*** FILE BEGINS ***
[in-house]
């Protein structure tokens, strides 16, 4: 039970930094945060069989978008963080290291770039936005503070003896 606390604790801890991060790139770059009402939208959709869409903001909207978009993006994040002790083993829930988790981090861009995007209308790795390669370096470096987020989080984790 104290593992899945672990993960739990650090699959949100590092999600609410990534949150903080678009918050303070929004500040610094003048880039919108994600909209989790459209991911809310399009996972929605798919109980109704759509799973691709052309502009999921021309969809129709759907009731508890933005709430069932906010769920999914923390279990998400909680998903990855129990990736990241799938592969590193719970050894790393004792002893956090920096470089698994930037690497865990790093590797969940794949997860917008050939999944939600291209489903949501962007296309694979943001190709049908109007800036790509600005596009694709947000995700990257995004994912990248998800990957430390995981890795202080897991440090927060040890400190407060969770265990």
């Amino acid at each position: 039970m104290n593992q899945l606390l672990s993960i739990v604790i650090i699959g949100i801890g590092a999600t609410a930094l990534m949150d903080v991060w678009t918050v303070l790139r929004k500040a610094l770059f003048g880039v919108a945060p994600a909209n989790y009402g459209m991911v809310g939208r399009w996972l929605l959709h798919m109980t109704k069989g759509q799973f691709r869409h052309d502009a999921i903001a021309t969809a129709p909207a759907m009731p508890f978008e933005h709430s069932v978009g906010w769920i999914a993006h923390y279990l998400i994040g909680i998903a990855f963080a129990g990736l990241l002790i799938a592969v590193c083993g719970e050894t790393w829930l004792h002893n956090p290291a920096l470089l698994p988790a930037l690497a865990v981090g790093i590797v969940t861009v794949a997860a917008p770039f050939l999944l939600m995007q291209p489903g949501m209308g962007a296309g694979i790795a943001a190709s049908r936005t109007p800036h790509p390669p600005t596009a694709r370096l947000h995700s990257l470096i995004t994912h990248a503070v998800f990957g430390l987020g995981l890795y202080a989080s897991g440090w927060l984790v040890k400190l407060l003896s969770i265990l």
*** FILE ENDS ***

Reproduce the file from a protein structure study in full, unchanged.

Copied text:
[in-house]
């Protein structure tokens, strides 16, 4: 039970930094945060069989978008963080290291770039936005503070003896 606390604790801890991060790139770059009402939208959709869409903001909207978009993006994040002790083993829930988790981090861009995007209308790795390669370096470096987020989080984790 104290593992899945672990993960739990650090699959949100590092999600609410990534949150903080678009918050303070929004500040610094003048880039919108994600909209989790459209991911809310399009996972929605798919109980109704759509799973691709052309502009999921021309969809129709759907009731508890933005709430069932906010769920999914923390279990998400909680998903990855129990990736990241799938592969590193719970050894790393004792002893956090920096470089698994930037690497865990790093590797969940794949997860917008050939999944939600291209489903949501962007296309694979943001190709049908109007800036790509600005596009694709947000995700990257995004994912990248998800990957430390995981890795202080897991440090927060040890400190407060969770265990």
């Amino acid at each position: 039970m104290n593992q899945l606390l672990s993960i739990v604790i650090i699959g949100i801890g590092a999600t609410a930094l990534m949150d903080v991060w678009t918050v303070l790139r929004k500040a610094l770059f003048g880039v919108a945060p994600a909209n989790y009402g459209m991911v809310g939208r399009w996972l929605l959709h798919m109980t109704k069989g759509q799973f691709r869409h052309d502009a999921i903001a021309t969809a129709p909207a759907m009731p508890f978008e933005h709430s069932v978009g906010w769920i999914a993006h923390y279990l998400i994040g909680i998903a990855f963080a129990g990736l990241l002790i799938a592969v590193c083993g719970e050894t790393w829930l004792h002893n956090p290291a920096l470089l698994p988790a930037l690497a865990v981090g790093i590797v969940t861009v794949a997860a917008p770039f050939l999944l939600m995007q291209p489903g949501m209308g962007a296309g694979i790795a943001a190709s049908r936005t109007p800036h790509p390669p600005t596009a694709r370096l947000h995700s990257l470096i995004t994912h990248a503070v998800f990957g430390l987020g995981l890795y202080a989080s897991g440090w927060l984790v040890k400190l407060l003896s969770i265990l």